I’d be feeling pretty hacked off right now if I were a young first-time voter. At the start of it all, a comedian with a Jesus complex orders me to sit on my hands. Then, after five minutes in the company of an otherwise unpersuasive politician, he changes his mind.
I am, in the meantime, vilified on all sides for being a know-nothing, a-historical ingrate, indifferent to the sacrifices of men and women who have thrown themselves under horses, set themselves alight, marched to war, and otherwise made their lives uncomfortable to win me the democratic right I can’t be arsed to exercise. And then, when I finally do, at no small personal cost, roll out of bed, drag myself down to the nearest polling booth (whatever one of those is) and put a cross in a box, I am vilified again, this time for putting it in the wrong box, and warned of the savage consequences of a decision I never wanted to make in the first place. Thanks to me, the country will be chopped up into small warring territories; we will leave the EU and face a generation of cultural and political isolation; the BBC will be junked; the Human Rights Act will be no more, and plutocrats will be served the fleshless carcasses of the poor for breakfast.
So what did I, as a first-time voter, do wrong? Didn’t those urging me to exercise my democratic right say it was the act of voting itself that mattered, not who or what one voted for? Now it would seem that all they really wanted was for me to vote as they do. Which leaves me so confused as to what democracy actually means I’m inclined to deface a memorial to the people who sacrificed their lives for it.
“Aw a muddle,” as Dickens’s bemused working-class hero Stephen Blackpool was wont to say. The muddle being compounded today a) by the discrepancy between the polls and the actual result, and b) by the contrast between the torpor of the campaign and its fevered aftermath. Who would have thought that after so many weeks of shit-eating, condescension and evasion from all parties the nation would wake to such annoyance on the one side and such jubilation – no, that’s not right, such subdued relief – on the other.
My dear friend and colleague Matthew Norman was only of course joking last week when he compared the catastrophe of election night to the evening in Turin, 25 years ago, when Chris Waddle mishit his penalty against the Germans – pure hyperbole: no election result, however terrible, can compare to that – but the fact that he even remembers the name Waddle shows how upset he is.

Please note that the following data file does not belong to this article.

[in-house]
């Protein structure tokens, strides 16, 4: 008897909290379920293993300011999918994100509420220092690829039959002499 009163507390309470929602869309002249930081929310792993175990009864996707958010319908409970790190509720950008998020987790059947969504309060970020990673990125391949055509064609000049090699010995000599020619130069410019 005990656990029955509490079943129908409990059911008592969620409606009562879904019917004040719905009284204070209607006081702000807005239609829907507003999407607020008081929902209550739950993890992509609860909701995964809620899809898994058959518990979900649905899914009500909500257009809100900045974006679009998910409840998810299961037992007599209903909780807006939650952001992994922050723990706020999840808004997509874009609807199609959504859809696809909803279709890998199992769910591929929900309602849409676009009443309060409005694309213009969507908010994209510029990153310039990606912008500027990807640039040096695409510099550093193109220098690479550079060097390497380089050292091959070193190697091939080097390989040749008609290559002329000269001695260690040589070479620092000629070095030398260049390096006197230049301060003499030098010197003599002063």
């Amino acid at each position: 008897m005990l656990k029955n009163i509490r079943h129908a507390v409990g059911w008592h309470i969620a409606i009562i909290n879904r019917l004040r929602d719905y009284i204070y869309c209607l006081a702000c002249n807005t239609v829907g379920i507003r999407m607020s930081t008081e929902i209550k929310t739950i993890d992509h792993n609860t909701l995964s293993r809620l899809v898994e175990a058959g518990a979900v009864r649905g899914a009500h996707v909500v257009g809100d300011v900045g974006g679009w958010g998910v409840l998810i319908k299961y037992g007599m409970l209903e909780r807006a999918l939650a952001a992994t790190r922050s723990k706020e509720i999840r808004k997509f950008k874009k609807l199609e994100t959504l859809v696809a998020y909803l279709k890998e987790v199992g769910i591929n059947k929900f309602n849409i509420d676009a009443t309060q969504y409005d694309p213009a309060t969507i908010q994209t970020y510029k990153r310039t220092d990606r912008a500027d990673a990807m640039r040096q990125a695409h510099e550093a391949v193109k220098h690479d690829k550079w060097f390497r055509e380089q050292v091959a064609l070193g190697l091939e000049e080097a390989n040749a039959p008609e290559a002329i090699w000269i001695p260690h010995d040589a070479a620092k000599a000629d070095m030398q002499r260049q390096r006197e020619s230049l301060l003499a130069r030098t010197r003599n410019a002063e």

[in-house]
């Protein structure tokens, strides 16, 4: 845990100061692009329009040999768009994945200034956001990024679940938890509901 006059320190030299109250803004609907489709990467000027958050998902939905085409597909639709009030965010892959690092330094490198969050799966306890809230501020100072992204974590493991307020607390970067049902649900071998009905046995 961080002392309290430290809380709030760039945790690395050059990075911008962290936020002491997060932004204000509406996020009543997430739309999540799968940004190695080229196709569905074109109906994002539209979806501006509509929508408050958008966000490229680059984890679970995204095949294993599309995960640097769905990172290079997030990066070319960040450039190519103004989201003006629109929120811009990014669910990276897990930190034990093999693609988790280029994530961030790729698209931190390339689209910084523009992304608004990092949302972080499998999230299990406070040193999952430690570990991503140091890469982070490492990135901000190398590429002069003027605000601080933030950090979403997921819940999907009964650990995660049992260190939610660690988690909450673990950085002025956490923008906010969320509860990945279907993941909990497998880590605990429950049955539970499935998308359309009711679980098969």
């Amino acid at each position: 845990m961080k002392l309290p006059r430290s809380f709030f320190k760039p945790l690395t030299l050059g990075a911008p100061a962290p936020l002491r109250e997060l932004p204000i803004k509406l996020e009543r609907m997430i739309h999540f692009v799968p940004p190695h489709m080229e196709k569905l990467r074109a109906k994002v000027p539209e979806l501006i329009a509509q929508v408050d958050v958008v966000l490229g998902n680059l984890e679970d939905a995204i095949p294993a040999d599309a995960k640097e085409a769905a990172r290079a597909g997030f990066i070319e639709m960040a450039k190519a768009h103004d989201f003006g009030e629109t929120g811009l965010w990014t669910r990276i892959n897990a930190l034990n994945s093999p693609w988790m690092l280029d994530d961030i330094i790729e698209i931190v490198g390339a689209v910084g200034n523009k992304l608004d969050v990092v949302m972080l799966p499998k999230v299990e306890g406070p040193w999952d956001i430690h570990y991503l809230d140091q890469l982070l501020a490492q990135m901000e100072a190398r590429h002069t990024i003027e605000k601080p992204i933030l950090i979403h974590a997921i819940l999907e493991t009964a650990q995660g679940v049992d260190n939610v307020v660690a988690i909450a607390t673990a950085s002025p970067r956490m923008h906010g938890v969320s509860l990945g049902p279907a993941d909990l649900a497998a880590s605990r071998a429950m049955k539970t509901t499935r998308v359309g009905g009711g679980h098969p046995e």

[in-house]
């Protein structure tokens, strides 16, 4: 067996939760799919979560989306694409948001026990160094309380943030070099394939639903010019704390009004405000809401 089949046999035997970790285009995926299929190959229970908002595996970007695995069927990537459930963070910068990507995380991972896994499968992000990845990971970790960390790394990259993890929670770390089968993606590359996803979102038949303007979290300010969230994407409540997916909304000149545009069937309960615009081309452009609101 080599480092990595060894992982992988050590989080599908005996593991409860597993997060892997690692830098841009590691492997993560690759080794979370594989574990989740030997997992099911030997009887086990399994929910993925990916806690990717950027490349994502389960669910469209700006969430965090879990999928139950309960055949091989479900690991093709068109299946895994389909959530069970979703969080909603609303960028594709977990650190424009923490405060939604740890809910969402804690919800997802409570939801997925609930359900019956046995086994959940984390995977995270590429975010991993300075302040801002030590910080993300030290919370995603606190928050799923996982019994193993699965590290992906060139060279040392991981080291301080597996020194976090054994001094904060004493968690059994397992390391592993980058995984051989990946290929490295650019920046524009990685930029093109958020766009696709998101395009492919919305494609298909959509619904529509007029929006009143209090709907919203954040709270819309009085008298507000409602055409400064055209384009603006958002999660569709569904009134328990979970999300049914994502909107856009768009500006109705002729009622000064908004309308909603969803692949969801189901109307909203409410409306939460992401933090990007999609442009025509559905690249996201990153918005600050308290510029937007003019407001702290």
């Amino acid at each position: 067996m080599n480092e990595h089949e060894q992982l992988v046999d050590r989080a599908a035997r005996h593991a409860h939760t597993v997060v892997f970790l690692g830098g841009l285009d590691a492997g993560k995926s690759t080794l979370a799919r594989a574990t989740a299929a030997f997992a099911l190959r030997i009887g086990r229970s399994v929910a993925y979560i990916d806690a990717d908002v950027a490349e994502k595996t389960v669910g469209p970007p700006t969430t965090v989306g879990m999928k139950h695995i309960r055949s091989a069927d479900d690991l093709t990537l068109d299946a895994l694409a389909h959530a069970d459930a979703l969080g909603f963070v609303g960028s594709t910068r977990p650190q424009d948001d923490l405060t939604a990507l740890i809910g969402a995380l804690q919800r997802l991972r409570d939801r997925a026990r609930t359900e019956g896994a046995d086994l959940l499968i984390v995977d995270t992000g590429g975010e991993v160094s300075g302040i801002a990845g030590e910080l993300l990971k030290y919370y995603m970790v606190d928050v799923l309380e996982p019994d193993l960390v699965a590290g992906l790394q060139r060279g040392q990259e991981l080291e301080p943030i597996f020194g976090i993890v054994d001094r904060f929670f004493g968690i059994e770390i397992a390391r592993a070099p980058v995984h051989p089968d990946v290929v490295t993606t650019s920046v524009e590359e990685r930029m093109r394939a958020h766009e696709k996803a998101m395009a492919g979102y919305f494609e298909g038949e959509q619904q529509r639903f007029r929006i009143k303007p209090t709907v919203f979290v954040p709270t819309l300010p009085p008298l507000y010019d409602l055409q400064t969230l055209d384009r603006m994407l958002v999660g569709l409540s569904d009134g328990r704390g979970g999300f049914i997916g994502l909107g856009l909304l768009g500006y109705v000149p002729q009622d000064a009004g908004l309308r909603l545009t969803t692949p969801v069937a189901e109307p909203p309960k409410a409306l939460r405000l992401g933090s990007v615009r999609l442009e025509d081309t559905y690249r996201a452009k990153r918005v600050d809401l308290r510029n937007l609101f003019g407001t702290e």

I would not wish a bad night on my friend, but given the exuberance with which, over the years, he has pilloried politicians of every persuasion, it is hard to understand precisely who it is he would have liked to see elected. He mentions only one Labour politician in his elegy, an “android technocrat” whose loss to a 20-year-old – let’s hope she voted – appears to be cause for celebration. Could it be that what ruined Matthew’s night was not the failure of a party he wanted to win but the success of a party he didn’t?
Obversely, could it be that what made the night somewhat less ruinous for others was more the routing of principles they couldn’t believe in than the triumph of principles they could – such lukewarmness being the expression of democracy in an age of disillusionment.
Yet there’s a taste of sour losing in the wind. This result, we are told, bodes ill for all of us. Discord and grievance are about to stalk our land, because estrangement and division are what the Tories trade in. The years ahead, Matthew Norman warns – even before the winners have warmed their seats – are set to be “gruelling”. But isn’t this talk divisive in itself? Matthew speaks of our descent into “carping nationalism” in the very same breath as he exults in the exhilarating prospect of Scotland “striding towards independence”.
Perhaps there’s something I’m not seeing here, but what exactly is the difference, when it comes to fostering togetherness, between independence and nationalism? Isn’t each a species of the other? What makes nationalism “exhilarating” when it’s Scottish but “carping” when it’s English? Absolutely nothing but the will to see it that way. Another month or two of Nicola Sturgeon laying out her demands and “carping” could come to seem le mot juste.
It’s a law of our natures, especially when the political fit is on us, to applaud where we already approve, and deride where we don’t. Thus again, as Matthew Norman spiritedly tells it, the election has opened up a chasm not only between electric Scotland and enervated England but the vibrant young and the exhausted old. Vote for the SNP and you are “bright, passionate, engaged and articulate twentysomethings” bursting with energy and hope for a better tomorrow; vote otherwise and you are “middle-aged stalwarts... in the geriatric ward of international life, clinging for comfort to memories of a more vibrant, relevant past”.
Five Go Mad in Paisley and Renfrewshire meets Where Goneril and Regan Got It Right. I resist throwing in Lord of the Flies as a reminder of what happens when the engaged young get their better tomorrow, because I’d rather not take sides. The young come in many guises, vigorous and passionate, vindictive and mean-spirited. And not every person over 65 is dozing in a retirement home. It’s not only teenagers who think they look good in pre-holed jeans, and I doubt it’s only the superannuated who are amused by Ant and Dec. Let discernment in matters of fashion and entertainment determine who should get the vote, and half the country would be disenfranchised. Fine by me, but that’s democracy for you – everybody gets a crack. You don’t have to like it but you’re no democrat if you complain.
There used to be a thing called being a good loser. But there I go, clinging to memories again.
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